Jan. 7, 2014
By Jeff White (firstname.lastname@example.org)
CHARLOTTESVILLE — Saturday evening in Tallahassee, Fla., reserve forward Evan Nolte dislocated his left pinky about eight minutes into the second half of UVa’s basketball game with Florida State.
Some 24 hours later, Nolte, watching on TV, saw his beloved Green Bay Packers knocked out of the NFL playoffs. So which blow hurt more?
“The loss, definitely,” Nolte said Monday at John Paul Jones Arena.
A 6-8, 227-pound sophomore from the Atlanta suburb of Milton, Ga., Nolte didn’t let his injury derail him Saturday. After a member of FSU’s medical staff popped the bone back into place, UVa athletic trainer Ethan Saliba taped Nolte’s pinky and ring finger together.
With 6:03 to play, the right-handed Nolte checked back into the game. Moments later, he buried a 3-pointer from the left wing, stretching Virginia’s lead to 51-37. As Nolte ran back on defense, his emotions were easy to read.
“I couldn’t stop smiling,” he said.
The Cavaliers went on to defeat FSU 62-50 — their first victory in Tallahassee since 2001 — and Nolte’s contribution proved crucial. UVa lost All-ACC guard Joe Harris to a concussion early in the first half, and big men Mike Tobey, Akil Mitchell and Anthony Gill would each finish the game with four fouls.
Nolte hit a 3-pointer in each half to help Virginia (10-4, 1-0) pick up a much-needed win heading into its ACC home opener. UVa hosts Wake Forest (11-3, 1-0) at 7 p.m. Wednesday at JPJ.
Going forward, Tony Bennett joked on the ACC coaches’ teleconference Monday, “I think we’re just going to sub him out, dislocate his finger, pop it back in and say, `OK, go back in and bang a 3.’ That part was impressive.”
When Nolte got hurt, Bennett wasn’t sure he’d be able to return to the game. “Then for him to come back in and stick a big 3, that was great,” Bennett said. “And he showed some toughness. You pop your finger back in and go out and play. I like that.”
As a freshman, Nolte averaged 19.8 minutes per game and delivered several memorable performances. In a win at Wisconsin in the ACC/Big Ten Challenge, Nolte, who was born in Milwaukee, totaled eight points and three rebounds in 19 minutes off the bench and fueled the Cavaliers’ comeback at the Kohl Center.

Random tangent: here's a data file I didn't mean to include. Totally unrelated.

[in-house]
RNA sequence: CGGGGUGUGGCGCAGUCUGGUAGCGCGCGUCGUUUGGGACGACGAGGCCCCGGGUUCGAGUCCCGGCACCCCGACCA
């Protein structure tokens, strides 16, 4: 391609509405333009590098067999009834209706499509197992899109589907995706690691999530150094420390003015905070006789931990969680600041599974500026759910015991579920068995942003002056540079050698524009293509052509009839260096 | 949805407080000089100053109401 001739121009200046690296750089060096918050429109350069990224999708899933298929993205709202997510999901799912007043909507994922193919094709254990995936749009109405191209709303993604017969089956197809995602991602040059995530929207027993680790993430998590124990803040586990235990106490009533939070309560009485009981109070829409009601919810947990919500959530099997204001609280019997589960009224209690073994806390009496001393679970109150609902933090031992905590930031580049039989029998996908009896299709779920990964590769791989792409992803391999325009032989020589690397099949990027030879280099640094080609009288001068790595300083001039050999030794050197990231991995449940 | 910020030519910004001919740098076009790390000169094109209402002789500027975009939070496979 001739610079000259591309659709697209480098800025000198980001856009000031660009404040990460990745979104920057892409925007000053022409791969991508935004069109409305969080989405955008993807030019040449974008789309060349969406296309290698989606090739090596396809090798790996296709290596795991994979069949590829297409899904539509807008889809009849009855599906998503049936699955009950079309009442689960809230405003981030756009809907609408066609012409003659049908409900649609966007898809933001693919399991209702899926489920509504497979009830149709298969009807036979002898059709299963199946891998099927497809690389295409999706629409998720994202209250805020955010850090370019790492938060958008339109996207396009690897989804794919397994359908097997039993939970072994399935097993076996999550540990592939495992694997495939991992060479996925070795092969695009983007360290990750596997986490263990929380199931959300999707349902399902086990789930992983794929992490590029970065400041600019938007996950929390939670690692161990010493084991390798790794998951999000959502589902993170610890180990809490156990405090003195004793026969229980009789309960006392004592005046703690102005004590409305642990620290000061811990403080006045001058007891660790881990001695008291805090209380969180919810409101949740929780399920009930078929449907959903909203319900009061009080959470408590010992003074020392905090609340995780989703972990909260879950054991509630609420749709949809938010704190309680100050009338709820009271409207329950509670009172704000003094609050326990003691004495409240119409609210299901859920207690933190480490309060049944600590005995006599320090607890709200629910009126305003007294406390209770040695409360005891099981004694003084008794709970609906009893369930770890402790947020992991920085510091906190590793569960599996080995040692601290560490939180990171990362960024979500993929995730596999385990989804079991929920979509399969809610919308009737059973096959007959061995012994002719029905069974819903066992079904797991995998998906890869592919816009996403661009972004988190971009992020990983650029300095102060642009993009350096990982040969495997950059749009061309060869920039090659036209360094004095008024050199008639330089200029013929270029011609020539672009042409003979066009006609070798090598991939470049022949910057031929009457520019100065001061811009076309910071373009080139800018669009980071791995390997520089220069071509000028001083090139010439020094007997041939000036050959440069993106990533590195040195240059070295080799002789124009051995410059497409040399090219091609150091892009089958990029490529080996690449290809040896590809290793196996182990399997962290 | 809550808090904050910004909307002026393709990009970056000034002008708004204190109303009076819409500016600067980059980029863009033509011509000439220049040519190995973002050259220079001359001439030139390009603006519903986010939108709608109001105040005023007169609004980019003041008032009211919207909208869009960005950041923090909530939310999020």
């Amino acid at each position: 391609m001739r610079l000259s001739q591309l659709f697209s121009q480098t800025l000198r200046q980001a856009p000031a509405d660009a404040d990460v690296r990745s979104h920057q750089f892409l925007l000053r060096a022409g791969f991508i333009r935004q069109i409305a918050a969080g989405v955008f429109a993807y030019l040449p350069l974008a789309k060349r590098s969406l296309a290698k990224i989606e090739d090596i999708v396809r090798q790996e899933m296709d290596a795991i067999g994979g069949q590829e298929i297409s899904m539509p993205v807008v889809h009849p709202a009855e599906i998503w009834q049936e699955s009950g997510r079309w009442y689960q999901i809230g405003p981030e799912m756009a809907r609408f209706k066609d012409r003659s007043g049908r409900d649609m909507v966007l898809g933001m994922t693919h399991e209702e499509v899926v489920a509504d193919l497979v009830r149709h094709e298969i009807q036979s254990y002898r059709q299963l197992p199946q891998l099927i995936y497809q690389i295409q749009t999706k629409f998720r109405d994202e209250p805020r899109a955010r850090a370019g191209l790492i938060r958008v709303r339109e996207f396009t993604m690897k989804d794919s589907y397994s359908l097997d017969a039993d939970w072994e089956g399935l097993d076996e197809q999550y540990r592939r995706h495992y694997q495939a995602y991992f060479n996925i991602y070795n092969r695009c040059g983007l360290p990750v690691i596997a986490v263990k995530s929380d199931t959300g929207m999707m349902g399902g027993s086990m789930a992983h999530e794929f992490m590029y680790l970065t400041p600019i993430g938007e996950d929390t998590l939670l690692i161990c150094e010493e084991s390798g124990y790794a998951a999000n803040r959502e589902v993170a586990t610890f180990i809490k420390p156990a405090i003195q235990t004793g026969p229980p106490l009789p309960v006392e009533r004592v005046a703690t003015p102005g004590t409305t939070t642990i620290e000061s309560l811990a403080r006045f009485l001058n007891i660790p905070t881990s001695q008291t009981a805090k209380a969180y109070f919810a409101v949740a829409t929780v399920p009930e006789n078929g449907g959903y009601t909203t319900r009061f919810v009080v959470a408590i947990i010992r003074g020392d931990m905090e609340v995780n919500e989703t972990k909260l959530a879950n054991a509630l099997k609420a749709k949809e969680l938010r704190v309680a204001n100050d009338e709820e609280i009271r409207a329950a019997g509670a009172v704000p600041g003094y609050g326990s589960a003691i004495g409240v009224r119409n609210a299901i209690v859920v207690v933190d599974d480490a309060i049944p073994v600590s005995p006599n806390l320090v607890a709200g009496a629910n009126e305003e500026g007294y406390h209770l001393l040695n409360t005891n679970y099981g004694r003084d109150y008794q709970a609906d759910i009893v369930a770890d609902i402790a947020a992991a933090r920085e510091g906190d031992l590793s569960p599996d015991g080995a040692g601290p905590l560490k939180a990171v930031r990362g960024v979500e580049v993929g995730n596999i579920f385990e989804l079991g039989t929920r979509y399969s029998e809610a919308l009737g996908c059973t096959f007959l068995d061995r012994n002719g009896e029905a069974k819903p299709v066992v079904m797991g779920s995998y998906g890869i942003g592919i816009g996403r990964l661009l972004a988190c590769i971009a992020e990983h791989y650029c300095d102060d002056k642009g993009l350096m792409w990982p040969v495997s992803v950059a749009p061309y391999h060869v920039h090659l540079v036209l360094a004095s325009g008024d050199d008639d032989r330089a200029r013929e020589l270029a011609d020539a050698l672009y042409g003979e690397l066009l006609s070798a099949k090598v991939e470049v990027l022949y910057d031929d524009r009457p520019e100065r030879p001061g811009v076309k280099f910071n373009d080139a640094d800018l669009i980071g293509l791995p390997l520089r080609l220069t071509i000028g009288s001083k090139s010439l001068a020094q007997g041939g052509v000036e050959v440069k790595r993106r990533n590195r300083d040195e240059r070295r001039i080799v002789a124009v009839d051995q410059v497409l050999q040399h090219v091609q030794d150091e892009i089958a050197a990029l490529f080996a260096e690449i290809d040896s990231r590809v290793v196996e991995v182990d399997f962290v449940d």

Against Virginia Tech in Blacksburg, he made five 3-pointers in UVa’s 74-58 win.
The Wahoos, however, had fewer frontcourt options in 2012-13, when Nolte was used primarily as an outside-shooting power forward, a position commonly called a stretch-4. With four traditional post players available this season — Tobey, Mitchell, Gill and Darion Atkins — Bennett has played Nolte mostly at small forward, also known as the 3.
“Evan is a smart player,” Bennett said. “He’s figuring out how to work in that spot, but he is a threat from outside. He understands positioning defensively, and his mind for the game is one of his assets, one of his strong points, and I think that’s where he helps us.”
Nolte sank three treys and scored a season-high 12 points Nov. 29 in Virginia’s victory over a talented SMU team in the Corpus Christi Challenge. Heading into the Christmas break, however, Nolte was unhappy with his play.
“I felt I hadn’t been playing as aggressively off the bench as I did last year,” he said.
On the team’s flight to Knoxville, Tenn., on Dec. 29, Nolte said, he watched videotape from his freshman season and “saw how much energy I had,” and he wanted to duplicate that aggressiveness. The next night, Tennessee humbled Virginia 87-52 at Thompson-Boling Arena, but Nolte made the most of his 10 minutes, scoring seven points, all in the second half.
“It was a terrible loss, which is more important,” Nolte said, “but I wanted to go into the Florida State game ready, and that helped me be more aggressive.”
Nolte averaged 5.7 points and 2.4 rebounds as a freshman. His numbers are down this season — he’s averaging 3.3 points and 0.5 rebounds — in part because he’s been playing only 10 minutes per game.
“I think I’m well-suited [to small forward], but I feel I have a long way to go,” Nolte said. “It’s definitely been an adjustment.”
Nolte started eight games in 2012-13, but he’s not one to grumble about his new role. As his coaches point out, he has bought in completely to the team concept at UVa.
“I don’t mind coming off the bench,” Nolte said.
That attitude isn’t always the norm in sports today. But “that to me is the point of being part of a team: realizing that people have different skill sets and putting personal agendas aside,” Nolte said.
“If everybody does their part, especially on this team, we have a really good shot of doing well in ACC play and the postseason.”